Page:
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CSU San Marcos Honors Former Little Rock Nine Student

Above: Fifteen-year-old Terrence Roberts (right) is denied entrance to Little Rock Central High School by the National Guard in 1957.

CSU San Marcos bestowed an honorary doctorate Tuesday on one of the black students who helped integrate Little Rock schools in the 1950s.

Terrence Roberts, a Pasadena-based psychologist, received the Doctorate of Humane Letters following a speech in the University Student Union ballroom on his perspective of social justice. California State University Trustee Debra Farar presented the award.

Terrence Roberts, a Pasadena-based psychologist who was among the first black students to attend Little Rock Central High School in 1957, received a Doctorate of Humane Letters from Cal State University San Marcos on April 22, 2014.

Roberts, at age 15, became one of the "Little Rock Nine'' -- the first black students to attend Little Rock Central High School in 1957. Roberts and the eight others were selected for their excellent grades and attendance.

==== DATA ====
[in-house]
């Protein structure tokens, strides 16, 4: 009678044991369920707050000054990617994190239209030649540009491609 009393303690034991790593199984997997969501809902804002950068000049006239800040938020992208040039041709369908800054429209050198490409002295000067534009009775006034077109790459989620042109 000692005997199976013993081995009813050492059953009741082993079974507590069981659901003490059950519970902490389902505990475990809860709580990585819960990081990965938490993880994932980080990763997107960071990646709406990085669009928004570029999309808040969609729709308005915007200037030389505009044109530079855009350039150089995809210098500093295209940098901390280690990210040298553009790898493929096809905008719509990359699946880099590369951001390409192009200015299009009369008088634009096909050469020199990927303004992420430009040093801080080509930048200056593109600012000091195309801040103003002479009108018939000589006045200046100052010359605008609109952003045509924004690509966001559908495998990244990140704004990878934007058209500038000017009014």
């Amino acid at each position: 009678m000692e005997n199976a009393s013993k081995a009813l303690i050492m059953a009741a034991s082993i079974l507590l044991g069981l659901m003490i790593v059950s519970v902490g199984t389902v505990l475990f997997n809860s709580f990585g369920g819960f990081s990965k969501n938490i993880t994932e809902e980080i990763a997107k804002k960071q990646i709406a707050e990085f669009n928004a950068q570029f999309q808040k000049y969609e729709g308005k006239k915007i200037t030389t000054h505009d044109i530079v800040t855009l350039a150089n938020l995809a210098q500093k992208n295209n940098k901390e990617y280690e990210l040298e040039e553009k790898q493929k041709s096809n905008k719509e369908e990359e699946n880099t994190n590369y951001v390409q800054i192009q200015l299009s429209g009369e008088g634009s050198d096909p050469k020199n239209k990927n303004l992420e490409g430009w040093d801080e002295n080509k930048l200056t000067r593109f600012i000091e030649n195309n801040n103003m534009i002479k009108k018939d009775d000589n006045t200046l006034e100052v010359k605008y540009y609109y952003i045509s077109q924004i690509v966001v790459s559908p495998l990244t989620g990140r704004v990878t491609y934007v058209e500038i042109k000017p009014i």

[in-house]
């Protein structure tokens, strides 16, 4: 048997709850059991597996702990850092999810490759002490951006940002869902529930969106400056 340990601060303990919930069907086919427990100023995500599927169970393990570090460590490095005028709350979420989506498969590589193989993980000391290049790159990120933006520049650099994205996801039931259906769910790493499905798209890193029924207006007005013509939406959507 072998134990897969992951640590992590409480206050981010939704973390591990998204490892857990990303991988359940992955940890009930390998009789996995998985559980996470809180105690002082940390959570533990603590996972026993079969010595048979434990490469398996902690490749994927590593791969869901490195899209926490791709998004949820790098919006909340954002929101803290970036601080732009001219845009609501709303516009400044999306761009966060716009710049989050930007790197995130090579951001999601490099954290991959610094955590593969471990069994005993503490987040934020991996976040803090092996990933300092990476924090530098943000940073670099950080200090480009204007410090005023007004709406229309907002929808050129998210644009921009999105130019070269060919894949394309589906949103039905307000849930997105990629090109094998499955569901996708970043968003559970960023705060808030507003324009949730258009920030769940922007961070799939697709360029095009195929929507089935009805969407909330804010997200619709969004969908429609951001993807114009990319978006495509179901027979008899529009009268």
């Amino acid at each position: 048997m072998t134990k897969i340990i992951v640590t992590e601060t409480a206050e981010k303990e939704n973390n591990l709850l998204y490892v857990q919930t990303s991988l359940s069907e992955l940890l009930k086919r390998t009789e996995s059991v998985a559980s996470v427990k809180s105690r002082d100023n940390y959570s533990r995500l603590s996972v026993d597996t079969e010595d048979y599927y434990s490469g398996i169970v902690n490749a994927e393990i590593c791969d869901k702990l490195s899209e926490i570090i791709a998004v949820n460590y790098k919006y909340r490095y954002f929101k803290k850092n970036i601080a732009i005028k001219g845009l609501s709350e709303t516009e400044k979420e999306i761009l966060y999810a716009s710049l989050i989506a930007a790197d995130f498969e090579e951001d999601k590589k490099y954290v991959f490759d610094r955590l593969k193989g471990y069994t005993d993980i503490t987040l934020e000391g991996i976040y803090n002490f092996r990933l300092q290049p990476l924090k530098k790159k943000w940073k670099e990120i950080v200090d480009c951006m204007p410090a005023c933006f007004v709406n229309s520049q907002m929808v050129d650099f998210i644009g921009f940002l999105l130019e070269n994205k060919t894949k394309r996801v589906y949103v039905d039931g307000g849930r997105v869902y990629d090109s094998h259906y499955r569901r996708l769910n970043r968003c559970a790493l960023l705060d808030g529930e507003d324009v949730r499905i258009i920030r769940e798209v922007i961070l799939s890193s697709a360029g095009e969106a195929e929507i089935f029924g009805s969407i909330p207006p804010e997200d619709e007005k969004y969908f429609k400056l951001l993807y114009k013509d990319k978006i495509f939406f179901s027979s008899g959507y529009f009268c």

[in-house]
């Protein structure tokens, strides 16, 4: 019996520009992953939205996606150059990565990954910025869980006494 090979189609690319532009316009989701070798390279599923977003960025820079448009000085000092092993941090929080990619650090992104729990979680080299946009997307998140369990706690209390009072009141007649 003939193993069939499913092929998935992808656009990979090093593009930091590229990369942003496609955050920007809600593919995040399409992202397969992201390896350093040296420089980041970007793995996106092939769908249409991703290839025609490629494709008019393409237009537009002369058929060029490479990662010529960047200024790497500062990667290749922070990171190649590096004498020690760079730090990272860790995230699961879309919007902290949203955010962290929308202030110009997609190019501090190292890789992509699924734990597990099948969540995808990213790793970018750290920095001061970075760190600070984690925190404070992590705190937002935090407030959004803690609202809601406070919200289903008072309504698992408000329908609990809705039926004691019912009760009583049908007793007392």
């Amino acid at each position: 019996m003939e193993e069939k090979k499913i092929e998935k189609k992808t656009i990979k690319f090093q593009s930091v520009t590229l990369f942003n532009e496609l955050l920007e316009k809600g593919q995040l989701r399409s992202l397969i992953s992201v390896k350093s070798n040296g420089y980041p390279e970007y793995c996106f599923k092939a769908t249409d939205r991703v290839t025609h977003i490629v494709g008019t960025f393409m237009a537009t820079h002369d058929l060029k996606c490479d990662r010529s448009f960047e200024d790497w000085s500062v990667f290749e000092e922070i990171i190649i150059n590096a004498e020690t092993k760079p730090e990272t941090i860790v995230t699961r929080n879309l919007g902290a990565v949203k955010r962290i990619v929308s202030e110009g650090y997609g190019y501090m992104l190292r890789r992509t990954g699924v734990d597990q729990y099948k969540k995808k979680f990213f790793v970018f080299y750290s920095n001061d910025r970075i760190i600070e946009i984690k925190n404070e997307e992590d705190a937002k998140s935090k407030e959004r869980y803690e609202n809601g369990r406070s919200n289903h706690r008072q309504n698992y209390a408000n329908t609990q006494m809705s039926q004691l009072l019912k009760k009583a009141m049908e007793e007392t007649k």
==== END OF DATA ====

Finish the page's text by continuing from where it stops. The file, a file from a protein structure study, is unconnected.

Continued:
Cal State San Marcos President Karen Haynes said Roberts is an example of the principles being taught at the university.

"He embodies our ideals of thinking beyond self and contributing to society in ways that make it more just and equitable,'' Haynes said. "He has made sacrifices beyond what any of us can imagine and has held true to his values and maintained his integrity during great periods of adversity.''

The admission of Roberts and the other blacks into the high school led to a standoff between the federal government and the governor of Arkansas, who deployed the National Guard in an unsuccessful attempt to prevent their entry onto the campus. The Little Rock Nine were escorted by members of the Army's 101st Airborne Division for the rest of the school year.

Roberts went on to graduate from Cal State Los Angeles, receive his master's in social welfare from UCLA and obtain a doctorate in psychology from Southern Illinois University.

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